The National Furniture Bank Association: Provides furniture to 100,000 families in need each year across the United States and Canada. Their website includes a list of local donation centers. Many centers will pick up the furniture from your house.

The Salvation Army: Salvation Army stocks furniture in their resale shop. Locate a drop-off center on the Salvation Army website.

Homeless shelters: Homeless shelters provide housing and food to those in need and often accept furniture donations. Your local United Way can provide you with a list of homeless shelters in your area.

Local women’s and family shelters: Sometimes they are in need of furniture donations. Contact your local women’s or family shelter.

Appliances

Goodwill Industries, The Salvation Army, and other charities with resale shops accept working small appliances. They also may accept larger appliances, but their policies vary at each location. Check with your local store.

Excess Access: Donation website where you can post your available items, including appliances, and you are connected with nonprofits and charities seeking the items you are offering.

Cars, RVs, Boats

American Diabetes Association: Works to prevent and cure diabetes and improve the lives of those with diabetes. Accepts cars, trucks, boats, and RVs.

Big Brothers Big Sisters’ Cars for Kids’ Sake: Provides a mentoring network where adult volunteers develop positive relationships with children 6 to 18 years old in communities all across the country. Accepts cars, trucks, SUVs, motor homes, boats, airplanes, farm equipment, and construction equipment.

Habitat for Humanity Cars for Homes: Builds and rehabilitates homes to provide housing for families in need. Accepts cars, trucks, boats, and other vehicles.

National Kidney Foundation Kidney Cars: Dedicates their efforts to the awareness, prevention, and treatment of kidney disease. They accept donations of cars, trucks, vans, boats, motorcycles, motocross bikes, power sports equipment (such as ATVs), off-road motorcycles, construction equipment, personal watercraft (such as Jet Skis), and farm equipment, including tractors with a serial number.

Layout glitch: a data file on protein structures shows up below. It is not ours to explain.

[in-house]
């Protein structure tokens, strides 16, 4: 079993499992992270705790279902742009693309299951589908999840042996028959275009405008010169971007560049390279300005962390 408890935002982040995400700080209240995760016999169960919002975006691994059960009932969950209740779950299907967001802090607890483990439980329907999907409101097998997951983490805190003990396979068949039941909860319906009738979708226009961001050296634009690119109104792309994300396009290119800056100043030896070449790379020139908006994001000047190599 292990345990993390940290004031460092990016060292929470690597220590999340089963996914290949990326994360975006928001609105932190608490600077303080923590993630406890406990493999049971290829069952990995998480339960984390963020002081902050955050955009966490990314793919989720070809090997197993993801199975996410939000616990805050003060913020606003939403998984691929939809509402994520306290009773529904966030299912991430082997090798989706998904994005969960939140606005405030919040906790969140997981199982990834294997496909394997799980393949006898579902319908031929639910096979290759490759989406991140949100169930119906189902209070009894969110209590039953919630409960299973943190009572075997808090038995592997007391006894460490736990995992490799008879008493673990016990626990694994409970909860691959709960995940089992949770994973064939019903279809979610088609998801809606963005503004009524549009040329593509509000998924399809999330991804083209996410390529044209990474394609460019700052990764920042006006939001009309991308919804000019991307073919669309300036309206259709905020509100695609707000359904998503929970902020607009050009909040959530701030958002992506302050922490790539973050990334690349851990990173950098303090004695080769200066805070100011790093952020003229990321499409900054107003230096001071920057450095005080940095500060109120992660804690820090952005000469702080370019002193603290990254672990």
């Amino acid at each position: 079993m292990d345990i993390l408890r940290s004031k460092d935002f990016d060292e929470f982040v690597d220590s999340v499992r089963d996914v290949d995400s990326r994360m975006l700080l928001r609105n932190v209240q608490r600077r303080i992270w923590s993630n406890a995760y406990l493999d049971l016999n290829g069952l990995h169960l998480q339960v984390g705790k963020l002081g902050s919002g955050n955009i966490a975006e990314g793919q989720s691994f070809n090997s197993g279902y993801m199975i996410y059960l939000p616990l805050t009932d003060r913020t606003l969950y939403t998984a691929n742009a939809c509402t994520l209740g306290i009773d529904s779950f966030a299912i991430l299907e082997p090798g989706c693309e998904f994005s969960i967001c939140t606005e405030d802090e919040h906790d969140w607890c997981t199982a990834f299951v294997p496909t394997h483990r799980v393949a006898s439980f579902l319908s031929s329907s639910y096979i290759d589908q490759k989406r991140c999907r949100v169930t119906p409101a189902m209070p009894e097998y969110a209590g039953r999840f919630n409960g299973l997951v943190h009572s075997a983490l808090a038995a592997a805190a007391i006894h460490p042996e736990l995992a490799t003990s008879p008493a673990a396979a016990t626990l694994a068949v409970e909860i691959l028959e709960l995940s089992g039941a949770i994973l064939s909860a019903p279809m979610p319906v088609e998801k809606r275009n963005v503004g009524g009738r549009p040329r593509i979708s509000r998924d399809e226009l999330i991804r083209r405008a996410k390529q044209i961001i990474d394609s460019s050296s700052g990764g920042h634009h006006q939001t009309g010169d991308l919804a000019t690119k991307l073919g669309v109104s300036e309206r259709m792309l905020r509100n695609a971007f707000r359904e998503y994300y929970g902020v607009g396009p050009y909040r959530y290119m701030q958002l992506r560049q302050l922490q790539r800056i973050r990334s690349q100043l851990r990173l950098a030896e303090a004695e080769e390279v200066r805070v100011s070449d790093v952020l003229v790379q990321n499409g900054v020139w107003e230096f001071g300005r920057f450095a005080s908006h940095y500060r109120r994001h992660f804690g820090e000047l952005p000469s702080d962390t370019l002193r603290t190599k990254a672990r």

Purple Heart: Offers a variety of nationwide programs for wounded soldiers, veterans, and their families. Accepts car, truck, boat, and RV donations.

The Salvation Army: Often accepts vehicle donations including boats, but not all types of vehicles are accepted at all locations. Check with your local Salvation Army first, or call them at 1-800-SA-TRUCK (1-800-728-7825) to get more information about vehicle donations.

Volunteers of America: Provides support for at-risk youth, those returning from prison, the homeless, the disabled, and those struggling with addictions. Donate your car, truck, boat, or RV. Pickup is free.

Your local high school or vocational college: You may be able to donate your used car for use in the school’s auto-repair classes. Contact the school directly to discuss their needs.

Whether you want to clear your clutter or prepare for your next move, there’s no better time than the present moment to start sorting your unused and unwanted things. After making a few phone calls or visiting a few websites, you can have a plan in place. When you donate your used items to do-good organizations like those listed, you’ll clear your space while contributing to charitable organizations and doing your part to leave the world a better place

Sommer Sharon

Sommer Sharon

Freelance Writer, Website Producer. Former landlord/house flipper. 3 time homeowner. Happily producing content from the comfort of her home (or hotel). Avid traveler. Loves music and the ocean, human/animal/earth rights advocate. She's written for such media powerhouses as USA Today, but considers her biggest accolades the two young people who call her mom.
Sommer Sharon